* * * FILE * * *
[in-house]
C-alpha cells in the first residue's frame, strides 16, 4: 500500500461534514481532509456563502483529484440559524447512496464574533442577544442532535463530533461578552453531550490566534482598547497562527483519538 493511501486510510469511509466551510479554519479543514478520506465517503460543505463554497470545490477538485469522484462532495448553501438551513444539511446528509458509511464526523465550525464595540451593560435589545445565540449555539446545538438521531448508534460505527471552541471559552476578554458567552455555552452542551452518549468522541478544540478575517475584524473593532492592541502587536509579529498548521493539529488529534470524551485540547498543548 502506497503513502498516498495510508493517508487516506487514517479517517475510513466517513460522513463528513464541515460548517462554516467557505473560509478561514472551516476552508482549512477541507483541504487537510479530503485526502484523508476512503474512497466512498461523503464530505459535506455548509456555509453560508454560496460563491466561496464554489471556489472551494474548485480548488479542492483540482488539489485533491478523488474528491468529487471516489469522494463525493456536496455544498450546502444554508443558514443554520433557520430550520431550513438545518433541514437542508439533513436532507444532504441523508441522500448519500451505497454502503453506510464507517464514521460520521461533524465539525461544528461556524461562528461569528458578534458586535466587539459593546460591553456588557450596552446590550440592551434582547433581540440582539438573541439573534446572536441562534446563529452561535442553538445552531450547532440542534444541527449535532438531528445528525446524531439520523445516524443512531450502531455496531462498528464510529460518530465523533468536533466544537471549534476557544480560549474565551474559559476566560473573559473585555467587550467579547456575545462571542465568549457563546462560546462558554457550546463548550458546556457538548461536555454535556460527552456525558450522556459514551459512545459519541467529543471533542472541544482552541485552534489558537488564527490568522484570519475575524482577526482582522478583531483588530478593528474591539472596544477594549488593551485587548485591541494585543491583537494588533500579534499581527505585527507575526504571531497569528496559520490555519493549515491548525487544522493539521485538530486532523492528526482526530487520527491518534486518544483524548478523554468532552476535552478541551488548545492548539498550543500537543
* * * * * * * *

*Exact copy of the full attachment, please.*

[in-house]
C-alpha cells in the first residue's frame, strides 16, 4: 500500500461534514481532509456563502483529484440559524447512496464574533442577544442532535463530533461578552453531550490566534482598547497562527483519538 493511501486510510469511509466551510479554519479543514478520506465517503460543505463554497470545490477538485469522484462532495448553501438551513444539511446528509458509511464526523465550525464595540451593560435589545445565540449555539446545538438521531448508534460505527471552541471559552476578554458567552455555552452542551452518549468522541478544540478575517475584524473593532492592541502587536509579529498548521493539529488529534470524551485540547498543548 502506497503513502498516498495510508493517508487516506487514517479517517475510513466517513460522513463528513464541515460548517462554516467557505473560509478561514472551516476552508482549512477541507483541504487537510479530503485526502484523508476512503474512497466512498461523503464530505459535506455548509456555509453560508454560496460563491466561496464554489471556489472551494474548485480548488479542492483540482488539489485533491478523488474528491468529487471516489469522494463525493456536496455544498450546502444554508443558514443554520433557520430550520431550513438545518433541514437542508439533513436532507444532504441523508441522500448519500451505497454502503453506510464507517464514521460520521461533524465539525461544528461556524461562528461569528458578534458586535466587539459593546460591553456588557450596552446590550440592551434582547433581540440582539438573541439573534446572536441562534446563529452561535442553538445552531450547532440542534444541527449535532438531528445528525446524531439520523445516524443512531450502531455496531462498528464510529460518530465523533468536533466544537471549534476557544480560549474565551474559559476566560473573559473585555467587550467579547456575545462571542465568549457563546462560546462558554457550546463548550458546556457538548461536555454535556460527552456525558450522556459514551459512545459519541467529543471533542472541544482552541485552534489558537488564527490568522484570519475575524482577526482582522478583531483588530478593528474591539472596544477594549488593551485587548485591541494585543491583537494588533500579534499581527505585527507575526504571531497569528496559520490555519493549515491548525487544522493539521485538530486532523492528526482526530487520527491518534486518544483524548478523554468532552476535552478541551488548545492548539498550543500537543